• Define and prioritize critical information and locations: users/enterprises ought to identify and prioritize the specific information to safeguard, because if a business simply deploys DLP procedure across the entire organization, then it will be a waste of considerable, limited resources on information that is not critical. Also, the organization runs the risk of encountering false positives since huge volumes of data are covered.
  • Identify the data owner(s): this simplifies the process/task of searching for the owner of data in the event of potential compromise.
  • Define DLP policies: after identifying the critical data, appropriate policies should be built to safeguard data. Data protection processes like encryption and restricted access should be implemented. Users should define precise control objectives and execute the policy in test mode to assess the effect of these controls on data.
  • Define workflow and scene handling: businesses should assess their workflows to ensure the DLP policies do not disrupt legitimate processes within the organization.
  • Have an explicit backup plan: the organization should formulate a clear plan of conducting constant backups, and define what data gets backed up, and when. Also, the business should set out what gets backed up hourly, daily, weekly, monthly, quarterly, yearly, and so on.
  • Match software/programs to DLP policies: the business should take time to compare the variety of DLP software providers in the market, and determine the one(s) that appropriately aligns with their policies.
  • Hire experts: whereas an organization’s IT team may be competent and talented, DLP is so deep and may require hiring external data experts, consulting companies, and cloud service providers. 

DLP Best Practices 

  • Monitor data movement: data movement in and out of an organization’s network must be constantly monitored to identify anomalous behaviors. For instance, unusual data movement may imply potential data theft or hardware failure.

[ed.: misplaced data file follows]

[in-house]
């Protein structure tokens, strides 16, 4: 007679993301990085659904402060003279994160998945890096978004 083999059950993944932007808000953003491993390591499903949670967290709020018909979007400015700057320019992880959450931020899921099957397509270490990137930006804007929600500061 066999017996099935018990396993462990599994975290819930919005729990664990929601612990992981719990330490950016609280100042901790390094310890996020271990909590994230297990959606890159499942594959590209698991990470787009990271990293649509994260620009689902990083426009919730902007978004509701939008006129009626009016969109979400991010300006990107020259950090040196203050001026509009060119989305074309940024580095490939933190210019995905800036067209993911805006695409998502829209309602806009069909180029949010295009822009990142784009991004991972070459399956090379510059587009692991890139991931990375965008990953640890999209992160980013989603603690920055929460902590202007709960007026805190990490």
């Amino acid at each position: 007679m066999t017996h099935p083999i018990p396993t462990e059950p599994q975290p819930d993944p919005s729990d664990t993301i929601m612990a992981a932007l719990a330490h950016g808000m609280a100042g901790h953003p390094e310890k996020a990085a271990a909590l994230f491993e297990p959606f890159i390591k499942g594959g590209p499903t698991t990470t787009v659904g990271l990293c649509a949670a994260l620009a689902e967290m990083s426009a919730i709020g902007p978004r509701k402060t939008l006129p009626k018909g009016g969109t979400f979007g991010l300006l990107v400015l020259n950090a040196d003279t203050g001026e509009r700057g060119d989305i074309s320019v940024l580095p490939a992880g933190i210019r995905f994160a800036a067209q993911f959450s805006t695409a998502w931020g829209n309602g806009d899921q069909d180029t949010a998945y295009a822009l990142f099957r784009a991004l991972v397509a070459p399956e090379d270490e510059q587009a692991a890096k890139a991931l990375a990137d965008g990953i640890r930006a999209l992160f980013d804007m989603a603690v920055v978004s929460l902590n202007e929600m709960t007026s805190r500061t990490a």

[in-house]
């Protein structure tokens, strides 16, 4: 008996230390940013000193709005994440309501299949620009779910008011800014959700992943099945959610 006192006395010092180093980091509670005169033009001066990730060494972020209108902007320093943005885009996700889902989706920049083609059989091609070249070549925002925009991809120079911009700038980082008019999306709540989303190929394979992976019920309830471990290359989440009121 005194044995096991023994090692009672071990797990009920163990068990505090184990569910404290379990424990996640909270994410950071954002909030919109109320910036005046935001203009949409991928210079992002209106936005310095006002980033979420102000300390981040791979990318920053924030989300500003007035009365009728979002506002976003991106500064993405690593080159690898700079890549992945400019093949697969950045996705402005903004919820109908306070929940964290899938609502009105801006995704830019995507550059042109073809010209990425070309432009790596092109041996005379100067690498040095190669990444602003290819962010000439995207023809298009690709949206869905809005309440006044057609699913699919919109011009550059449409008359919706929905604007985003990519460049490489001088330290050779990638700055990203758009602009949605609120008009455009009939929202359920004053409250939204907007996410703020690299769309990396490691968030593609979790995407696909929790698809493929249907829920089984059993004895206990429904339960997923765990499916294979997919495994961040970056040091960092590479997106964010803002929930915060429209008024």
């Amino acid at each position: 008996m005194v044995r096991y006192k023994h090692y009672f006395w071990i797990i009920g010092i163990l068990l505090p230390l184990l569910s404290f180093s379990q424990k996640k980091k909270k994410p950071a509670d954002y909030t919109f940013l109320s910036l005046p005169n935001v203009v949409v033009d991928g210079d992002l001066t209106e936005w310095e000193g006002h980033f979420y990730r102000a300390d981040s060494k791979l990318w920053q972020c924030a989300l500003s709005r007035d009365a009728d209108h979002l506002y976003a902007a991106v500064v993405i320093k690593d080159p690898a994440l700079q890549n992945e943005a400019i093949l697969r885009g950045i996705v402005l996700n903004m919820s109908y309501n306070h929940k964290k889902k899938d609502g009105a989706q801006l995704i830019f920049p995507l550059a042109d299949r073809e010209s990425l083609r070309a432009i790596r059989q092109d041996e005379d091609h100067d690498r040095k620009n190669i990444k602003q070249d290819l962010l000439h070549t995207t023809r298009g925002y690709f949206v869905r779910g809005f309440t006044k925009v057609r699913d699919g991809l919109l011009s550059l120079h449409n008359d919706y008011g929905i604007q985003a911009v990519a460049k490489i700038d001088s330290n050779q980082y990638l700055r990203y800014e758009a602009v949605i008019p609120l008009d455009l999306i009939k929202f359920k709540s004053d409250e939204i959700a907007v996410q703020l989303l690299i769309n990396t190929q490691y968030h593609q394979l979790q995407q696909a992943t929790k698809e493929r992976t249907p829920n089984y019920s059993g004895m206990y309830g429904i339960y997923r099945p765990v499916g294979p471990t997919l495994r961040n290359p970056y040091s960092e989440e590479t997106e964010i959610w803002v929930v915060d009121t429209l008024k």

• Deploy firm patch policies: Users/businesses must keep their hardware firmware, OSs, and application updated to roll out automatic fixes to address system faults and vulnerabilities.
  • Automate where possible: manual deployment of DLP is feasible only for SMEs, where computing is housed in a small environment. However, automating DLP processes in a large business enables broad deployment across the whole enterprise. This involves patching and application of policies including various security measures.
  • Engage leadership: deployment of DLP solutions requires the support of top leadership in terms of finances and strategies. This is because the management understands the importance of protecting data.
  • Educate staff: often, employees are the weakest link that results in data loss. Don’t overlook employees are mind readers, educate them on DLP best practices like how to identify malicious actors, and when to report anomalies in the organization network:
  • Use metrics constantly: DLP success is measured using a repeated test to formulate trends and identify patterns. Metrics such as the percentage of false positives and incident count show the efficiency of policies.
  • Constantly inspect and refine plans: DLP policies aren’t fire and forget, they ought to be monitored, refined, and updated regularly. Any change of policy must be communicated in time.

Conclusion 

Data is a valuable asset to an organization, it’s what the enterprise is built on. It ought to be protected as though it were a treasure. This is achievable through the deployment of robust DLP solutions.